Big marine and big jet engines are absurdly efficient beasts, about as good as it’s possible to get. Decades of focused innovation, demanding customers, and brilliant engineers will tend to have that result. But the Carnot, Diesel, and Brayton cycles have hard thermodynamic limits that they run up against. Big marine engines convert about 50% of the energy in their fuels into forward motion. Modern jet engines turn 55% of the kerosene they gulp into useful energy, at least when they are at 30,000-38,000 feet running at optimal cruising speed.

That means that marine engines get about 4,500 Wh/kg of useful energy out of diesel, and jet engines get perhaps 4,300 Wh/kg. The batteries Tesla uses have about 269 Wh/kg, and while electric drivetrains are much more efficient, don’t turn all of that into forward motion, typically around 85%, or perhaps 225 Wh/kg. There’s a big difference between 4,300-4,500 Wh/kg and 40-225 Wh/kg. Diesel and Jet-A kerosene are running about 20 times as energy dense as the batteries Tesla uses, given the efficiency differences, and obviously a bigger factor for Echandia’s LTO batteries.

But there’s a story here that’s worth telling. The batteries Tesla uses have three times the energy density of LTO, which means that using the same batteries in ships, as some people are doing already, will result in a range of about 120 NM with the same battery sizes. Not much more exciting than 40 NM, but a bit more interesting.

Recently, two different firms made some battery energy density announcements. China’s CATL, the global leader in electrical vehicle batteries with 37% of the market, and Amprius, a Silicon Valley startup that’s actually shipping battery products, both made claims of 500 Wh/kg, about double Tesla’s energy density.

Double Tesla for maritime shipping, and that 120 NM becomes 240 NM. Hmm. That’s covering a lot more sea routes. But we aren’t done yet.

There have also been some very interesting breakthroughs in, once again, the USA and China. Silicon is one of the holy grail chemistries in batteries. It has the potential for 2,600 Wh/KG. After efficiency calculations are factored in, that’s about half of what marine shipping and aviation are getting today. And it’s about five times what CATL and Amprius have announced.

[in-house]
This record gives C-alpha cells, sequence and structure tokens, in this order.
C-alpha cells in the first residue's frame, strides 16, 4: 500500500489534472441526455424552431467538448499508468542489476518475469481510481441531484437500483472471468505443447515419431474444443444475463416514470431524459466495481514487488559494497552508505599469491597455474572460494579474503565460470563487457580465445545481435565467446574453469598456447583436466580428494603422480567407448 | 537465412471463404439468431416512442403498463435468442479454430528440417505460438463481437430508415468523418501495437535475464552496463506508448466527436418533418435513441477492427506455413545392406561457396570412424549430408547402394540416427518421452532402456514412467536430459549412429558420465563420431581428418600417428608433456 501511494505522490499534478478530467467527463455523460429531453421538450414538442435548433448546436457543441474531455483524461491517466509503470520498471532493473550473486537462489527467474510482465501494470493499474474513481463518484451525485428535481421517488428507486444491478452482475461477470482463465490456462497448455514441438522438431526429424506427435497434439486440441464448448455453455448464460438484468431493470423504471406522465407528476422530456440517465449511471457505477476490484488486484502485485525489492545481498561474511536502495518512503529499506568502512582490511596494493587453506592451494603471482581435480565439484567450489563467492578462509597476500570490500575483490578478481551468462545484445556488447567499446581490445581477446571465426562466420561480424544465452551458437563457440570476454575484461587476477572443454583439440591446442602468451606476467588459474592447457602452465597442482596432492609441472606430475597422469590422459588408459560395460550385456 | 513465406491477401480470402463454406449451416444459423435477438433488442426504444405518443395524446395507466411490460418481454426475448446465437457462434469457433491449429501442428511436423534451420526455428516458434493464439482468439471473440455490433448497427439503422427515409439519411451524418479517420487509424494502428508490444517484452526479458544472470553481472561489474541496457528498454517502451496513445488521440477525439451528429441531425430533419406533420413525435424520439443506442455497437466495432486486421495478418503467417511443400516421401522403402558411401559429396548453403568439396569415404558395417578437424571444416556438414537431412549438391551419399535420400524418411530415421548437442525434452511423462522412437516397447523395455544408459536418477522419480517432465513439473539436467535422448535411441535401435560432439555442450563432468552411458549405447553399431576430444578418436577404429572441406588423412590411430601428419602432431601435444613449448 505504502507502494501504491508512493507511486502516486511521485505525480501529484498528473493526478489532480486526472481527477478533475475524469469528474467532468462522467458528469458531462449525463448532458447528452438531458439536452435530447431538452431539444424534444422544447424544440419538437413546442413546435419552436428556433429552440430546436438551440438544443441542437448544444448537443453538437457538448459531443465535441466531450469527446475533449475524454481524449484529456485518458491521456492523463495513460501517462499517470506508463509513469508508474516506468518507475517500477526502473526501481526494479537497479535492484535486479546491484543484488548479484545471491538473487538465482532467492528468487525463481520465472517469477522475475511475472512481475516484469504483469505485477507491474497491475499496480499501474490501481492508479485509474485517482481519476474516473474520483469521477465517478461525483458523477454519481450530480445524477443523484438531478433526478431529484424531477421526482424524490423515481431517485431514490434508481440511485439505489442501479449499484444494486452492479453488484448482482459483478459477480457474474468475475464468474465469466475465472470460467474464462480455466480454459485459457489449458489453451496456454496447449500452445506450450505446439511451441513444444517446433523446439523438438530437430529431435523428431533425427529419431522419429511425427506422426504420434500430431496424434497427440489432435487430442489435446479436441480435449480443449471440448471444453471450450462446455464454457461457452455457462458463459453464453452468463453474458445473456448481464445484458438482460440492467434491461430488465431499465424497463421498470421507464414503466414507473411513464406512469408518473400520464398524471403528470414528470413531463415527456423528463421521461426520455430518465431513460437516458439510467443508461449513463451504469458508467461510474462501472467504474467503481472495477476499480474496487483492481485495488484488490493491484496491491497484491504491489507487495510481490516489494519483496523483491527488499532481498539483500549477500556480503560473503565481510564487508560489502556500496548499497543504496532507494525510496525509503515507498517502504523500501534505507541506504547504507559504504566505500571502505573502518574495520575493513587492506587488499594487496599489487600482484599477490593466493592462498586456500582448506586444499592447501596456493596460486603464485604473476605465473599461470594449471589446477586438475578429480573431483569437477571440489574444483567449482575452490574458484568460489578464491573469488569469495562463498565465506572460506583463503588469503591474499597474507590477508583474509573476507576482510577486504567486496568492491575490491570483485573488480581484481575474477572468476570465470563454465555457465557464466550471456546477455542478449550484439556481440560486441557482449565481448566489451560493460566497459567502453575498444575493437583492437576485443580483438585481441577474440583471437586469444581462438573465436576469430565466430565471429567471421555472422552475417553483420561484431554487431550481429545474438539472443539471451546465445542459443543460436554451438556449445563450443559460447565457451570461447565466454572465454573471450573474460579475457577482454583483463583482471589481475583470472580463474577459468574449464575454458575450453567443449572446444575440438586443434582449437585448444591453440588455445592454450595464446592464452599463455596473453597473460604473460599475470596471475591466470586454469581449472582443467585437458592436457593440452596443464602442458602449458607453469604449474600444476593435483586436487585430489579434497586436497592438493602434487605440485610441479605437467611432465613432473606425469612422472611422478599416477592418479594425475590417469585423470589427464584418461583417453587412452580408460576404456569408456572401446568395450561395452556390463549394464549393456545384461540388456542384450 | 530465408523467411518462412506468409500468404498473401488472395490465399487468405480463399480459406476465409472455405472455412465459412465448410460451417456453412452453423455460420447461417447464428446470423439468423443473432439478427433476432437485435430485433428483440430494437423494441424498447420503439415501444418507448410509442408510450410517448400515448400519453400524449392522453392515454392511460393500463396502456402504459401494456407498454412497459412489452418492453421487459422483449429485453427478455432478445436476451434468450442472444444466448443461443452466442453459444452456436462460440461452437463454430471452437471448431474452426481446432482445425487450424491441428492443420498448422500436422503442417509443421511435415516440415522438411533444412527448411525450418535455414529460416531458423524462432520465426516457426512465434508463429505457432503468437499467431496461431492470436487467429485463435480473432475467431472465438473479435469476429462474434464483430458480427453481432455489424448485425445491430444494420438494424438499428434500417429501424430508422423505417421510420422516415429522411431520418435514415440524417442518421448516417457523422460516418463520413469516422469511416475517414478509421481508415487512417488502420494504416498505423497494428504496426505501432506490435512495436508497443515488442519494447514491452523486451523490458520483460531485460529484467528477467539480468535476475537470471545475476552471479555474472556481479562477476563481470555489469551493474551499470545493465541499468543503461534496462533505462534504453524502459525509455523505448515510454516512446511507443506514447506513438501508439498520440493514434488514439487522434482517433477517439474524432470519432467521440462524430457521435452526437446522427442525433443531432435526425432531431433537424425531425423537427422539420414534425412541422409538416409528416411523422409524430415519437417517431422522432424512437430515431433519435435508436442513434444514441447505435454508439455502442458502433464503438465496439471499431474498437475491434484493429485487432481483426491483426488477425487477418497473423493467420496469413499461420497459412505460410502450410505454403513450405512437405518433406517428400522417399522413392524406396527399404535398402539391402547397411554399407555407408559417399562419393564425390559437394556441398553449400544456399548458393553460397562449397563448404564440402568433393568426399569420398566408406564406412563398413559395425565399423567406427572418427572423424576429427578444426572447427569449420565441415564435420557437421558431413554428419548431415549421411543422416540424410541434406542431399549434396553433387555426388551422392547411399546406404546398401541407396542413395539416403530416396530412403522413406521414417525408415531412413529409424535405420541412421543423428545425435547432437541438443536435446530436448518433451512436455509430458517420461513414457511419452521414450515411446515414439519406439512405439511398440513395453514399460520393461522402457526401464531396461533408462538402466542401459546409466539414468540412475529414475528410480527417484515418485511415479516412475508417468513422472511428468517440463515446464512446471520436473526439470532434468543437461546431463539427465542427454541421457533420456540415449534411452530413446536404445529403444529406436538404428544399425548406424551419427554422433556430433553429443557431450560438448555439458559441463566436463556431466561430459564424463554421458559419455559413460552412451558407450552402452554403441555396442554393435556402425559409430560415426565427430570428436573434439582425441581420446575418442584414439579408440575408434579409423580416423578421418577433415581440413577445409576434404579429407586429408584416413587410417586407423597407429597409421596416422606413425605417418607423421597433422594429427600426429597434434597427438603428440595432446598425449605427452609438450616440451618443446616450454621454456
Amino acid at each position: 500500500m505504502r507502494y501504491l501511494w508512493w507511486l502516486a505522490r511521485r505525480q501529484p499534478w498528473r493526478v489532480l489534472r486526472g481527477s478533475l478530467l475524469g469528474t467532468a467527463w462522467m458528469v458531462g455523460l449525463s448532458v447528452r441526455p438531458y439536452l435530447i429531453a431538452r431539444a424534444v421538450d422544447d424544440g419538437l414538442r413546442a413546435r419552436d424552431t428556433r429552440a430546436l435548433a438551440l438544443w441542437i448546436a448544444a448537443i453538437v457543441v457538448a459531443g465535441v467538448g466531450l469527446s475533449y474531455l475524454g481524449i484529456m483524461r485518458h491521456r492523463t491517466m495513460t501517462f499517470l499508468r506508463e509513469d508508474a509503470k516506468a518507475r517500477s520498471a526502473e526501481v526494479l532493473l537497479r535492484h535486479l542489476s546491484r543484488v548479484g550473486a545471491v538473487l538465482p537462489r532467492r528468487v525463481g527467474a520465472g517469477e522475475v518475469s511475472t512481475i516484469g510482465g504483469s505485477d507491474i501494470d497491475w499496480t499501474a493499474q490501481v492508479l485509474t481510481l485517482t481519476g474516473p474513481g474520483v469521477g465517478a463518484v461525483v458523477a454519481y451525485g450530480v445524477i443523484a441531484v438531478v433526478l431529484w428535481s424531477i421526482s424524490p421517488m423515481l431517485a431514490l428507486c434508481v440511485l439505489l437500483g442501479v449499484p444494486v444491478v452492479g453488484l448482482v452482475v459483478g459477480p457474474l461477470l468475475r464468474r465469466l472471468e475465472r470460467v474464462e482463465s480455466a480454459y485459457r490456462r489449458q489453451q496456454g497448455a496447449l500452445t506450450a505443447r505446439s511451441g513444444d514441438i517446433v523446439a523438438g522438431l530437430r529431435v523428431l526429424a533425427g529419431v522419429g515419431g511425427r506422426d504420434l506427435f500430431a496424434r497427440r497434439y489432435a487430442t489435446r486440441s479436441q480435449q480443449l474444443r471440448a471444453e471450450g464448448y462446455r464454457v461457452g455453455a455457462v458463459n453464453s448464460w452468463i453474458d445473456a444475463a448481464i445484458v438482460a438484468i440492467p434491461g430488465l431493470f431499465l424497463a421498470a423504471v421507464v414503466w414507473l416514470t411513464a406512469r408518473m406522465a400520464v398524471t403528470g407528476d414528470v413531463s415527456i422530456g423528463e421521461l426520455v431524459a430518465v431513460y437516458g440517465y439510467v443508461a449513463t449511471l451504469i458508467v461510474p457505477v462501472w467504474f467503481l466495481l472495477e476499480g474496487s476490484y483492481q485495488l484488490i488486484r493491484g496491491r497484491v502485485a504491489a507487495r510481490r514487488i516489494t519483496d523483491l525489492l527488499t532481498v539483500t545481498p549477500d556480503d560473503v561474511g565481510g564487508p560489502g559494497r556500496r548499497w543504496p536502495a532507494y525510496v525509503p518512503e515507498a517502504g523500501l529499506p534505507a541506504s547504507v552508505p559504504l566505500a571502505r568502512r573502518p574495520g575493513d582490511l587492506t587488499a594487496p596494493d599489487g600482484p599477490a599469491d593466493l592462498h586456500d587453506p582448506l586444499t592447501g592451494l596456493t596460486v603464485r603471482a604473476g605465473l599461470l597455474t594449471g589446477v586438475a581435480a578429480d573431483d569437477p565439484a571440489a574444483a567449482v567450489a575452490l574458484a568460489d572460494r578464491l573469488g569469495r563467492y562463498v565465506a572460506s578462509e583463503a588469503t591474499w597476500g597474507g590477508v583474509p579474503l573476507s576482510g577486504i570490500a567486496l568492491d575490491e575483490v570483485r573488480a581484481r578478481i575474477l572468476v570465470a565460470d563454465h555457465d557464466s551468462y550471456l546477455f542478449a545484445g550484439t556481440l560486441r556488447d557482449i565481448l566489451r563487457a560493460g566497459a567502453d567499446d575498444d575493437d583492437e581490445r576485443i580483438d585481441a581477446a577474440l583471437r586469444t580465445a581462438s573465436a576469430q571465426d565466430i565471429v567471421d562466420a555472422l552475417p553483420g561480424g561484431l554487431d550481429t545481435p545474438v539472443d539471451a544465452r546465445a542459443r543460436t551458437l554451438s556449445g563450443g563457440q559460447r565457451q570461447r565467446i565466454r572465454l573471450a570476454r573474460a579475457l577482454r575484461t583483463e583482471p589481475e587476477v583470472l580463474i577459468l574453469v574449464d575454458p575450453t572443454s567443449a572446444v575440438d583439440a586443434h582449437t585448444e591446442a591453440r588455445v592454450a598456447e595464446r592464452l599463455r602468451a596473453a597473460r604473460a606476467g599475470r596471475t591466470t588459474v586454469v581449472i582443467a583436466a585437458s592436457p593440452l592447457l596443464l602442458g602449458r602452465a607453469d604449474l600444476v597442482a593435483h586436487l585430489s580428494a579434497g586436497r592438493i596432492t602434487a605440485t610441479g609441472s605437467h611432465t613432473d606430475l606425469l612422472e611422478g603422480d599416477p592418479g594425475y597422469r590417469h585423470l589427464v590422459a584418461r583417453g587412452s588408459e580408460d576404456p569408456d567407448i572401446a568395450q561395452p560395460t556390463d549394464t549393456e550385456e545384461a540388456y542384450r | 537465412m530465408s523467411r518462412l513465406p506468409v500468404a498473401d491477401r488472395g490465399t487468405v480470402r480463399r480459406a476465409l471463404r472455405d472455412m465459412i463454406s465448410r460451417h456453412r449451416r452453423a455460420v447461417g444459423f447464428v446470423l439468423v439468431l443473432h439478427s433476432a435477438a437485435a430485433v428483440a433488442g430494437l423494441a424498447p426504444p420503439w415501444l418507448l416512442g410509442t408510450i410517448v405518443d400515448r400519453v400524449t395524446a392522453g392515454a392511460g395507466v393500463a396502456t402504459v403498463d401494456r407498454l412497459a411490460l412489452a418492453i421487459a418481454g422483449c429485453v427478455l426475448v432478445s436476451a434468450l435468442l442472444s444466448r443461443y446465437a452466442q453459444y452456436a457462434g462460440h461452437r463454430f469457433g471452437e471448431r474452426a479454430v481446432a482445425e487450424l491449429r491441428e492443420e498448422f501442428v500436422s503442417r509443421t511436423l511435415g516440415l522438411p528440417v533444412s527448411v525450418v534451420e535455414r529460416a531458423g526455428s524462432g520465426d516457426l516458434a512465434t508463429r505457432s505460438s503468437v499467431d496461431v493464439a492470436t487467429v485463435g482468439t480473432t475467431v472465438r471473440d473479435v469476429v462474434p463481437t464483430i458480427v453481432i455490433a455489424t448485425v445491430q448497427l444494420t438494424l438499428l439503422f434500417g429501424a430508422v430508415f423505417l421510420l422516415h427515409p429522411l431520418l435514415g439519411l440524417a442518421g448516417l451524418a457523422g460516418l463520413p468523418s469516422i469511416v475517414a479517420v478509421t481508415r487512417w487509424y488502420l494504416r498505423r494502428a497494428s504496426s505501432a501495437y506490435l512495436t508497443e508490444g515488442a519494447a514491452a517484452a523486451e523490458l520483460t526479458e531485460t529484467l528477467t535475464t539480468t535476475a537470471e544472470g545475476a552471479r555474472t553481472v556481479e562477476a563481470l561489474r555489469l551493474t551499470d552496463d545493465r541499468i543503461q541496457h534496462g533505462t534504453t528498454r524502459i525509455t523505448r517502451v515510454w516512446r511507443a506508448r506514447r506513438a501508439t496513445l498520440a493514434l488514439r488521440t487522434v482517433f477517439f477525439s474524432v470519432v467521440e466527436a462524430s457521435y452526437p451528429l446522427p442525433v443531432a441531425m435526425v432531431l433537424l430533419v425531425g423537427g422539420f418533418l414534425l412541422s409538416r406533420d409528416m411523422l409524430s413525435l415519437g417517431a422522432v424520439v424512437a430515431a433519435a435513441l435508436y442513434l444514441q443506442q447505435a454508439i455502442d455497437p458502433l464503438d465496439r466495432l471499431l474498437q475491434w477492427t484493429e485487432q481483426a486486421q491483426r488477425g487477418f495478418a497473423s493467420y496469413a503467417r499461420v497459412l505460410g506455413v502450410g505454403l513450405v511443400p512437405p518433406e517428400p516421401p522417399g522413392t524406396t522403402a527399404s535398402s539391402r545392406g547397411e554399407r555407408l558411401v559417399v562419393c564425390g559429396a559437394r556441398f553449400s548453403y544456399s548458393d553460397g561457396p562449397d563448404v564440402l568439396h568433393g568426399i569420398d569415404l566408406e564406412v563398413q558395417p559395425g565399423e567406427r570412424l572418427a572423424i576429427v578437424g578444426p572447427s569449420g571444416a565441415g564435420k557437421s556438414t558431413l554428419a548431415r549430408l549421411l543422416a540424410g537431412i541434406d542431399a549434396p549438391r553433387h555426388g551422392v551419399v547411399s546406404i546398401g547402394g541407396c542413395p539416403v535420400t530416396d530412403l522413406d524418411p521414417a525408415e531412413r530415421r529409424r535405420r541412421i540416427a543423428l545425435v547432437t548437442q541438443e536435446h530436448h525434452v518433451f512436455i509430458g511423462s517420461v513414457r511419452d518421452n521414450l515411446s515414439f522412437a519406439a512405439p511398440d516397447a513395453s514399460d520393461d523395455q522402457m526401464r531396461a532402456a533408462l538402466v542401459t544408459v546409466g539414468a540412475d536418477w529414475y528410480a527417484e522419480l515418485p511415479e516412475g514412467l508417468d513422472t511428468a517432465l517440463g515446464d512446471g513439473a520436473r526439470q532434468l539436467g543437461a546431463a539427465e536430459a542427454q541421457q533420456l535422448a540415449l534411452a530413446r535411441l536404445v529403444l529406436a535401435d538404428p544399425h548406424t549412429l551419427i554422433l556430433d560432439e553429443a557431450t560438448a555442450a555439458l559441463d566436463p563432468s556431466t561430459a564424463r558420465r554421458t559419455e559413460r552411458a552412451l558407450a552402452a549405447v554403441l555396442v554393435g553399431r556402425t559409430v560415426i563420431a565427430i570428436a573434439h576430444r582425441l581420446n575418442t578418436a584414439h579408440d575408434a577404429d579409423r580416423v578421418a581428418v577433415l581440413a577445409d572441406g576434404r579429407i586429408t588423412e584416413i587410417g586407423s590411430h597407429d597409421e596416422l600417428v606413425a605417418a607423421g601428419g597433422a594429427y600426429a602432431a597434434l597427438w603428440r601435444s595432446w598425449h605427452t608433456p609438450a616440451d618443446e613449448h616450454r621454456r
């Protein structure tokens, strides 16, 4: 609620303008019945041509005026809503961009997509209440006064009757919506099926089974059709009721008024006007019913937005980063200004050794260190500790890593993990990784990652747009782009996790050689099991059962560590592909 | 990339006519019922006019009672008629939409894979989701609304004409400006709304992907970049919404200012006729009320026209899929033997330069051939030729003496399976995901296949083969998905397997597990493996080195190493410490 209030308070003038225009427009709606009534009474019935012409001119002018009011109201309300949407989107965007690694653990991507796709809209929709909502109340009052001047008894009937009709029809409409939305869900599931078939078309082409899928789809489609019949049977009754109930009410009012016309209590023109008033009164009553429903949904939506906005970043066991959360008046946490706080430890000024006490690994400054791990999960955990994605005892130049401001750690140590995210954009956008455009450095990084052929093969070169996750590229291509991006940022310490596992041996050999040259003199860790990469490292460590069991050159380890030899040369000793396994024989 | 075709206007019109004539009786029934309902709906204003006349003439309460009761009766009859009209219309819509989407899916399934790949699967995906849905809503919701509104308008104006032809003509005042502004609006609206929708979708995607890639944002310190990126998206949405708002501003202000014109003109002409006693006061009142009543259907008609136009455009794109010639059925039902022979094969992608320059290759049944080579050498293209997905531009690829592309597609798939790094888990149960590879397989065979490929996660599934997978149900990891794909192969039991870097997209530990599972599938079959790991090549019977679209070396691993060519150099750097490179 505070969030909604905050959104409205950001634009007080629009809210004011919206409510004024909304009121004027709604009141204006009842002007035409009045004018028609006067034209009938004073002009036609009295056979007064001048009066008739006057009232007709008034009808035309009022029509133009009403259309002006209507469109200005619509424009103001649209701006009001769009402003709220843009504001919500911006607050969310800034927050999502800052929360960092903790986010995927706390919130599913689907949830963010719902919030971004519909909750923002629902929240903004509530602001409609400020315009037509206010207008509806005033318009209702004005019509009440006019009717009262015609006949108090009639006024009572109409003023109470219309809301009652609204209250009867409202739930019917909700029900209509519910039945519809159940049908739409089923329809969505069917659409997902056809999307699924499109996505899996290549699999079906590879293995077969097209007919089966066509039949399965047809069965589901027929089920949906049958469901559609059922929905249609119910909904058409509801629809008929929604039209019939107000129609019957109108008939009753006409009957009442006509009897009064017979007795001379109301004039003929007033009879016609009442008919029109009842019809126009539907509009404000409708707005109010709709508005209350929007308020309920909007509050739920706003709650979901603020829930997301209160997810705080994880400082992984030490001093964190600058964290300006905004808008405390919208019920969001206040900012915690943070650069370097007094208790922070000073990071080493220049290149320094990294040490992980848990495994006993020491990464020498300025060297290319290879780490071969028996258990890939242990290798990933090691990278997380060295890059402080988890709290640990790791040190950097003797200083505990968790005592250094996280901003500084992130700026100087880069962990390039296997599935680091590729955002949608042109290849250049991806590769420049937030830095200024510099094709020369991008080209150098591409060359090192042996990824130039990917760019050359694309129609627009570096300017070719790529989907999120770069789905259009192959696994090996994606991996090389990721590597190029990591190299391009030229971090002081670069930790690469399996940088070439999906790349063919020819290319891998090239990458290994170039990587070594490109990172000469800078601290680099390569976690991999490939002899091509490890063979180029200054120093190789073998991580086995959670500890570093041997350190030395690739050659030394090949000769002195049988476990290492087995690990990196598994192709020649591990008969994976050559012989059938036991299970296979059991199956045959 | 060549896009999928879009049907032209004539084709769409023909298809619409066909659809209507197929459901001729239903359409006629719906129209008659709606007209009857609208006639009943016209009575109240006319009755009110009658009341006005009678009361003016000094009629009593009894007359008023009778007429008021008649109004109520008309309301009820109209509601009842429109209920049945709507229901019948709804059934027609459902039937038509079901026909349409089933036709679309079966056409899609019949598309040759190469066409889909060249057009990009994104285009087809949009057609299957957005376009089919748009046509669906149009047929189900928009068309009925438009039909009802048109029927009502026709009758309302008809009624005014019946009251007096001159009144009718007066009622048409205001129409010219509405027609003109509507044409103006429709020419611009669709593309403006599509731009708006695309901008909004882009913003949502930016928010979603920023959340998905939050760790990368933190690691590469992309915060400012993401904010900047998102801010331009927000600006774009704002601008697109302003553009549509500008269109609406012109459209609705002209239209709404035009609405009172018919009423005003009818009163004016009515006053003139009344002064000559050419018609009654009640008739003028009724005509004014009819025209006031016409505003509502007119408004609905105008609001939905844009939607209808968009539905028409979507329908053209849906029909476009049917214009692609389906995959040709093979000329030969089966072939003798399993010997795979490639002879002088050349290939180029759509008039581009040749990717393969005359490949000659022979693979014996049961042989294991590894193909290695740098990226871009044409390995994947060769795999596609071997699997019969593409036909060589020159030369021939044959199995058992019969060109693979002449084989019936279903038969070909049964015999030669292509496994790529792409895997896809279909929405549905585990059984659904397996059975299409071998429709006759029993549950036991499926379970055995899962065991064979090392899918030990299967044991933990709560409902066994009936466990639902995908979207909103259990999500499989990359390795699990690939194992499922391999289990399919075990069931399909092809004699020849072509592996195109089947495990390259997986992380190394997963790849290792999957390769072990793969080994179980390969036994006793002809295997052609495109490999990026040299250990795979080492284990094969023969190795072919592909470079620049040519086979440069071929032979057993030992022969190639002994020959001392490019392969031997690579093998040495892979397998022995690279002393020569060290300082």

For marine shipping, that means perhaps 1,200 NM of range. And that covers all inland shipping distances and two-thirds of short sea distances. You won’t push a container or bulk ship across the Atlantic or Pacific with it, but you will push a roll-on roll-off (roro) or merchant cargo vessel across pretty much every scheduled route in the world.

As I’ll be asking the Stena Sphere audience, “Are there any Stena Line scheduled routes that are longer than 1,200 nautical miles?” I’m pretty sure, having looked at their scheduled routes on a map, that the answer is no. But I’m not intimate with their business, so there might be one or five. The majority, however, are vastly under that.

The batteries will mostly be in shipping containers, by the way. That’s how major battery storage firms like Tesla, Convergent Energy + Power, and Wärtsilä serving grid and big behind-the-meter deployments ship them now, pre-packaged, configured, and wired, so that they get placed on a slab, plugged in, and just work. As bulk shipping plummets as the 40% of bulk freight that is fossil fuels drops to a fraction of its current volumes, and the 15% of raw iron ore is processed locally much more, an even bigger ratio of marine shipping will be containerized. And container ships and ports already handle containers that must be plugged in, although they currently draw power for refrigeration. Ships and trains will share containerized batteries, and they’ll be charged mostly in transshipment ports, although trains will also have regenerative braking and catenary overhead lines feeding juice to batteries part of the time.